Zero separation. Together for better care! Keep preterm and sick babies close to their parents

GLANCE developed a campaign called ‘Zero Separation’ to support parents of hospitalised newborns and healthcare professionals in neonatal care units with the aim to enable infant and family-centred developmental care, allowing parents to be with their child 24/7. In the beginning, the campaign first focused on COVID-19 restrictions with separation policies affecting hospitalized newborns and their families, and a global survey conducted on this topic.

Last year, the campaign concentrates on Kangaroo Mother Care (KMC), a neonatal care practice freshly addressed and highly recommended by the WHO for the care of all preterm (<37 week’s gestation) or low-birth-weight (LBW, <2,5 kg) infants. Kangaroo Mother Care is the care of preterm or LBW infants in continuous and prolonged (8–24 hours per day, for as many hours as possible) skin-to-skin contact recommended to be initiated immediately after birth, with support for exclusive breastfeeding or breast milk feeding.¹

This year, our Zero Separation campaign includes additional information on the design of the NICU (neonatal intensive care unit), how it can support infant- and family-centred developmental care with a Zero Separation approach and how to help parents cope in the NICU.

Kangaroo Mother Care

Kangaroo Mother Care, short KMC, is a neonatal care practice which benefits all newborns but particularly those born preterm, with low birth-weight, or in need of immediate medical attention.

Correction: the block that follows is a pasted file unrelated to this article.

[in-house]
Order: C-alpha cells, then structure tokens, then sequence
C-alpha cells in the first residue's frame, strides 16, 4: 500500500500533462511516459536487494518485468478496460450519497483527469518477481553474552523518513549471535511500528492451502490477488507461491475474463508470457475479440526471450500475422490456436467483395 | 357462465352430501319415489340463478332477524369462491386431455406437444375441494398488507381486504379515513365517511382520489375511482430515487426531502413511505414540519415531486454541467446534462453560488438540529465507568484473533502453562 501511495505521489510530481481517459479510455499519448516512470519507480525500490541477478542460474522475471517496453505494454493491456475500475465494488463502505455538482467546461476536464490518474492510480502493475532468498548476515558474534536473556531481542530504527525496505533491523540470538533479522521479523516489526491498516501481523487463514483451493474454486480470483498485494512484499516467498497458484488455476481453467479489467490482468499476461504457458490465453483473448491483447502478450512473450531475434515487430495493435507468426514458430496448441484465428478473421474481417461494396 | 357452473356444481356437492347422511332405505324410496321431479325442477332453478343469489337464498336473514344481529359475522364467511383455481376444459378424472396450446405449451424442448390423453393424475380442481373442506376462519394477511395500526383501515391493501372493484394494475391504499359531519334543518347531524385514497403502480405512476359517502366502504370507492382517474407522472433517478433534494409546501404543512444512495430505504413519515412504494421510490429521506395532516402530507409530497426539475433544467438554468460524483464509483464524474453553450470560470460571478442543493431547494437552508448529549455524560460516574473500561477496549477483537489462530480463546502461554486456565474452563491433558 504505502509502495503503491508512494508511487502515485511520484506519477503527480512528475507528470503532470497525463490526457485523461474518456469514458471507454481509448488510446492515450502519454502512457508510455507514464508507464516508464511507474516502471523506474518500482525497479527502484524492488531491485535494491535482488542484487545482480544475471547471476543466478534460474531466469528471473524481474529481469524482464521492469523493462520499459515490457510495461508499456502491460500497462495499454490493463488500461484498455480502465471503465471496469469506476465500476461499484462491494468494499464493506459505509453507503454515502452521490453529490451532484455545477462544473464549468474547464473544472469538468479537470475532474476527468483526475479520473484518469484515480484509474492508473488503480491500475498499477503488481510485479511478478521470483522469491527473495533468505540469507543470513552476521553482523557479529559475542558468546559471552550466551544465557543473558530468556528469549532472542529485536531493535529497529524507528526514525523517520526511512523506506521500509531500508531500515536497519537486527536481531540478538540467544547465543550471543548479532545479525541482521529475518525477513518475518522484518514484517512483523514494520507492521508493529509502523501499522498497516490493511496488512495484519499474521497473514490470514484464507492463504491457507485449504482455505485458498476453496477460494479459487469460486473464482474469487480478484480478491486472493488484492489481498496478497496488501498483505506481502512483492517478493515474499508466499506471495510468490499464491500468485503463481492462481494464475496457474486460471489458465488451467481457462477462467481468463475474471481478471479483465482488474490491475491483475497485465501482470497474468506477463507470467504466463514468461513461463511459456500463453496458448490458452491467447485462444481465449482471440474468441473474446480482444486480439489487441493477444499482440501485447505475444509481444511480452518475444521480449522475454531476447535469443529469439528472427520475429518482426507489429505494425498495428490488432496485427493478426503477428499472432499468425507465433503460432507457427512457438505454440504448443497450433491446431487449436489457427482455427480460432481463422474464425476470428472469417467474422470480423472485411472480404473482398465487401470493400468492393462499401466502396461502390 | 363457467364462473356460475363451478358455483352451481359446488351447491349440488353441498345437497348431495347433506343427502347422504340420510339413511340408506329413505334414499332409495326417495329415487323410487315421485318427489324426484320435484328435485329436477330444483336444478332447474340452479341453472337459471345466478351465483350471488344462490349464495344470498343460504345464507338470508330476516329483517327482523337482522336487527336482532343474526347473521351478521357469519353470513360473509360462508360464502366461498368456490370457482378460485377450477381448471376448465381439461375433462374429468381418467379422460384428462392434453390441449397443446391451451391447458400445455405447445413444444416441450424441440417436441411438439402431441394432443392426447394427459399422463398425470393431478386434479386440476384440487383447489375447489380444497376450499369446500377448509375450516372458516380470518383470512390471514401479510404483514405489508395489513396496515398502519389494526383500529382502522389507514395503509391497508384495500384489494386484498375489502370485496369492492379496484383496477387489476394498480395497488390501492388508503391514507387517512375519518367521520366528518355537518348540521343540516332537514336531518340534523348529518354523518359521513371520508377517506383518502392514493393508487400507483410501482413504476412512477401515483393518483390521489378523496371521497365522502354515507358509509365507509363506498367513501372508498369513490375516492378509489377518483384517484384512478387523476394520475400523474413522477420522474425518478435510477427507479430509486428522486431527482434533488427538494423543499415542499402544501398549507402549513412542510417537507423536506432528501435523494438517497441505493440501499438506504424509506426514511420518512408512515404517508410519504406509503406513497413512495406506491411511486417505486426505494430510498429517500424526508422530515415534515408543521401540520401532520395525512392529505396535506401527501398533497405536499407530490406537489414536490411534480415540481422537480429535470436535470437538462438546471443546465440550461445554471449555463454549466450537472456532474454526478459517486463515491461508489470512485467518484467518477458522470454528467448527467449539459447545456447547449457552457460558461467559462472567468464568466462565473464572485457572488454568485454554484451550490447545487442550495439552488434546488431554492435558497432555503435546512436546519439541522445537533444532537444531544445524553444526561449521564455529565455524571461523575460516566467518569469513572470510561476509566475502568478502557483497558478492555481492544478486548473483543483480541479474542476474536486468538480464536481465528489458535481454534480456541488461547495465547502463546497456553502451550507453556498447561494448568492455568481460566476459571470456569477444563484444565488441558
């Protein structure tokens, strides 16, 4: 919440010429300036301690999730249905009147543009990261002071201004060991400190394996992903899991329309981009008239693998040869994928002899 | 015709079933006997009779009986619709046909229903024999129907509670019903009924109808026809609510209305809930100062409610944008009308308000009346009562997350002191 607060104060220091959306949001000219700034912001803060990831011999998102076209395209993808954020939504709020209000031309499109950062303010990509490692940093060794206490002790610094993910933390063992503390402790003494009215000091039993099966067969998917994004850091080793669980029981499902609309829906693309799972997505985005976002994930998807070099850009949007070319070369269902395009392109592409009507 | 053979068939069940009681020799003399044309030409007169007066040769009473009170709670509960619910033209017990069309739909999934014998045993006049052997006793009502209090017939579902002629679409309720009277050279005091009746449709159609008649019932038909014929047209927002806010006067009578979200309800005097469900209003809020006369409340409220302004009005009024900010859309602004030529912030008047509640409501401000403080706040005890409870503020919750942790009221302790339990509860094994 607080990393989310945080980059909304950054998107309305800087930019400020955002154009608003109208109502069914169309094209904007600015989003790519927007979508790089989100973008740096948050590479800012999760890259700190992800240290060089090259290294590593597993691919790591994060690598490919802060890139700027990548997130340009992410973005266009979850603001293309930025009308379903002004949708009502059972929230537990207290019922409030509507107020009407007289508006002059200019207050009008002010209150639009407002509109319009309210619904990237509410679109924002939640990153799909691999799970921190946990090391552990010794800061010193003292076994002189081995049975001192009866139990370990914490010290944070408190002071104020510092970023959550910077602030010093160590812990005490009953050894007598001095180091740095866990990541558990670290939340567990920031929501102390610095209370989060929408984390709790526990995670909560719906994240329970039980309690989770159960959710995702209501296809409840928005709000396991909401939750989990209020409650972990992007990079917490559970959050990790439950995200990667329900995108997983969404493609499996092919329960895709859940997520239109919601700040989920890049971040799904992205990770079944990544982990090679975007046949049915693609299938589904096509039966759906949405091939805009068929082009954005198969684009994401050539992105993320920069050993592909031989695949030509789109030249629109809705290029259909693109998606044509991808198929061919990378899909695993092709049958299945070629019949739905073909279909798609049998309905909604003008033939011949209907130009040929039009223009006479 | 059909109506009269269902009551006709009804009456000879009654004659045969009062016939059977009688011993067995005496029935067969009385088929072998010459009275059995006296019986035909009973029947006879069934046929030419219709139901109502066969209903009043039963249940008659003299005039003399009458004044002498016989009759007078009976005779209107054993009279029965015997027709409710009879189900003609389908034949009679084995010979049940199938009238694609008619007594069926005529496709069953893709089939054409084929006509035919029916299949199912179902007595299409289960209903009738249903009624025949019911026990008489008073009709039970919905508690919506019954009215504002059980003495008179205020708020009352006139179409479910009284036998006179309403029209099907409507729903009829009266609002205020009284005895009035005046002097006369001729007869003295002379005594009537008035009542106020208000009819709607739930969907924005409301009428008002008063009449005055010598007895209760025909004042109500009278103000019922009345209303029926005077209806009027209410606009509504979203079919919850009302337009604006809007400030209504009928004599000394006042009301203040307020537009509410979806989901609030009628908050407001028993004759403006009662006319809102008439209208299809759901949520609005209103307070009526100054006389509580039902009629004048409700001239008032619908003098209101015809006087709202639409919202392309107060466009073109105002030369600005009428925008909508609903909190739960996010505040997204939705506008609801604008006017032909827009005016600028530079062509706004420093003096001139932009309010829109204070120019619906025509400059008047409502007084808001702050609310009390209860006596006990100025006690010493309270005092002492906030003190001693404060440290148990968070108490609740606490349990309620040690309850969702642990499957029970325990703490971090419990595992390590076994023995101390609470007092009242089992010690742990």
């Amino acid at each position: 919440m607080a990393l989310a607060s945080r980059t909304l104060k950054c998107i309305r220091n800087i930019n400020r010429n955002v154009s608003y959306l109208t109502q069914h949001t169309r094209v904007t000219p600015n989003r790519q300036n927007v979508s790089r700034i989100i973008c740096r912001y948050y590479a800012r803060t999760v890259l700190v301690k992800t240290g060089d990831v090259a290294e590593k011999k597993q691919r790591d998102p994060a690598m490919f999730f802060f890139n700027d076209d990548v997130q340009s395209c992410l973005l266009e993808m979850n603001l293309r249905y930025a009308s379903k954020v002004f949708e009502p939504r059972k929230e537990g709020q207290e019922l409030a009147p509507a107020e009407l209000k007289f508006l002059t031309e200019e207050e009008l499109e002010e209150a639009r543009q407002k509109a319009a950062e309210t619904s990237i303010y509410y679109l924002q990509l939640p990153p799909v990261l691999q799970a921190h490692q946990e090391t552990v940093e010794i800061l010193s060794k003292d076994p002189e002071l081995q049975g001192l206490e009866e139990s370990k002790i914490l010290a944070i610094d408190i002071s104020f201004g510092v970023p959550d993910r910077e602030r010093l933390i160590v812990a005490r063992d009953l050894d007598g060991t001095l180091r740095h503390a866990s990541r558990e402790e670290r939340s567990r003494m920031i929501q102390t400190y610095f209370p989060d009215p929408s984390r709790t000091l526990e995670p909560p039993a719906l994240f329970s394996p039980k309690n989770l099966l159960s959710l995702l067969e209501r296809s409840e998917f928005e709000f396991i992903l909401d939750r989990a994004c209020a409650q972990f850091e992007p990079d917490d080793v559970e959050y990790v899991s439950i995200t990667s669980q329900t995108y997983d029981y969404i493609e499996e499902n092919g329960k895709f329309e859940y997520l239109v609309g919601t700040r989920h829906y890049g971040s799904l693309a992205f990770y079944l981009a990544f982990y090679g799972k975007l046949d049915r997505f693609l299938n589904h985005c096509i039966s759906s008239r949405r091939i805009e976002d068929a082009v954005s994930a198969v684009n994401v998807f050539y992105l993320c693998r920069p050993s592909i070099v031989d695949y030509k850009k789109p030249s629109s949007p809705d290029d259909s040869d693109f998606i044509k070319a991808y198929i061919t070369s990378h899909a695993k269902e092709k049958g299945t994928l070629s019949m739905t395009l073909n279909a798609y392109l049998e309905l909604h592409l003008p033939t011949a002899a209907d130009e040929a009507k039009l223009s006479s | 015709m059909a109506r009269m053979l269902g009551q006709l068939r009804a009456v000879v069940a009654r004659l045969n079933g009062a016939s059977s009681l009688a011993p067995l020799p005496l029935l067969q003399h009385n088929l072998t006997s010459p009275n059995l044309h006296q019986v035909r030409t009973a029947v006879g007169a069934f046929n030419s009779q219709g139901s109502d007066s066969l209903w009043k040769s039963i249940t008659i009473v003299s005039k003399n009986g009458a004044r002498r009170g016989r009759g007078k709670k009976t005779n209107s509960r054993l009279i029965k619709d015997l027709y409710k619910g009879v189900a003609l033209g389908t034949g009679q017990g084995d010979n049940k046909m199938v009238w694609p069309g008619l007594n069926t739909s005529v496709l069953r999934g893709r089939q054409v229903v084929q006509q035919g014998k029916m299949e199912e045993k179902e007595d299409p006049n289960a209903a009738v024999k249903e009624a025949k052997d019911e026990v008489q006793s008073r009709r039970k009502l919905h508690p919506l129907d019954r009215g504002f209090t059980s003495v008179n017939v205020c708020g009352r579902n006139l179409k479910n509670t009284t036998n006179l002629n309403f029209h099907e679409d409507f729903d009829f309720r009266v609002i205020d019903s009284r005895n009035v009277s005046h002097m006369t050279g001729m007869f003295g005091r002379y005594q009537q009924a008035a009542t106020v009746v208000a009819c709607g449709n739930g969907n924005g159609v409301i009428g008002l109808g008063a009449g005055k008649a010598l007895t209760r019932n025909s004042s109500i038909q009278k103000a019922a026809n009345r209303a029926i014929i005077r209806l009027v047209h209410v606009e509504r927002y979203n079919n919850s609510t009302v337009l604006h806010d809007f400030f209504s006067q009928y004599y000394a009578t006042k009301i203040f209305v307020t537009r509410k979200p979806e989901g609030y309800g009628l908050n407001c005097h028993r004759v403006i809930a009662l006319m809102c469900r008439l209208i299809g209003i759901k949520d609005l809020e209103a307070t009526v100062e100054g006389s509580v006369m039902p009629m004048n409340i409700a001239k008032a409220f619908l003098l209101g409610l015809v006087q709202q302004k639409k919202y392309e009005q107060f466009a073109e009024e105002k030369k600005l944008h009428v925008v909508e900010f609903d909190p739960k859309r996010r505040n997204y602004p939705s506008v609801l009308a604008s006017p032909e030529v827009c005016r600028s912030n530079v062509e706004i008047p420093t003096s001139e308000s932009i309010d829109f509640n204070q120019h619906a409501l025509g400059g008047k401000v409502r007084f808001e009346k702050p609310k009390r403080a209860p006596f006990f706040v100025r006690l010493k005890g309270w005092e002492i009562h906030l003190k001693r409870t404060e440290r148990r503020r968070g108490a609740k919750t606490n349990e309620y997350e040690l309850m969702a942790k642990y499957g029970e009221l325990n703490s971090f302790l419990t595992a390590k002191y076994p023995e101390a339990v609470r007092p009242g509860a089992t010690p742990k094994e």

The WHO defines the practice as including the following key features5:

Skin-to-skin contact usually occurs before breastfeeding is initiated and is an effective way to encourage mother and infant to attempt breastfeeding and, once started successfully, to continue doing it. Formula milk should only be provided in exceptional circumstances.

Studies have shown that Kangaroo Mother Care (KMC) has measurable and significant health benefits for infants, parents, hospitals and healthcare systems.1,2,3,4,5

Benefits for hospitalised newborns:

  • decreased mortality rates
  • lower rates of sepsis & infections
  • improved temperature management capabilities, fewer cases of hypothermia
  • improved growth
  • more stable breathing
  • improved sleep
  • more stable heart rates
  • lower pain levels in infants, thus protecting brain development
  • improved motor development
  • improved sensory development
  • enhanced longer-term behavioural & social outcomes such as improved academic performance

Benefits for families:

  • increase of breastfeeding rates
  • reduced duration of third stage of labour and postpartum haemorrhage
  • reduction of time spent in the NICU
  • shorter overall hospital stays
  • strengthened family bonding and deepened attachment between infant and parents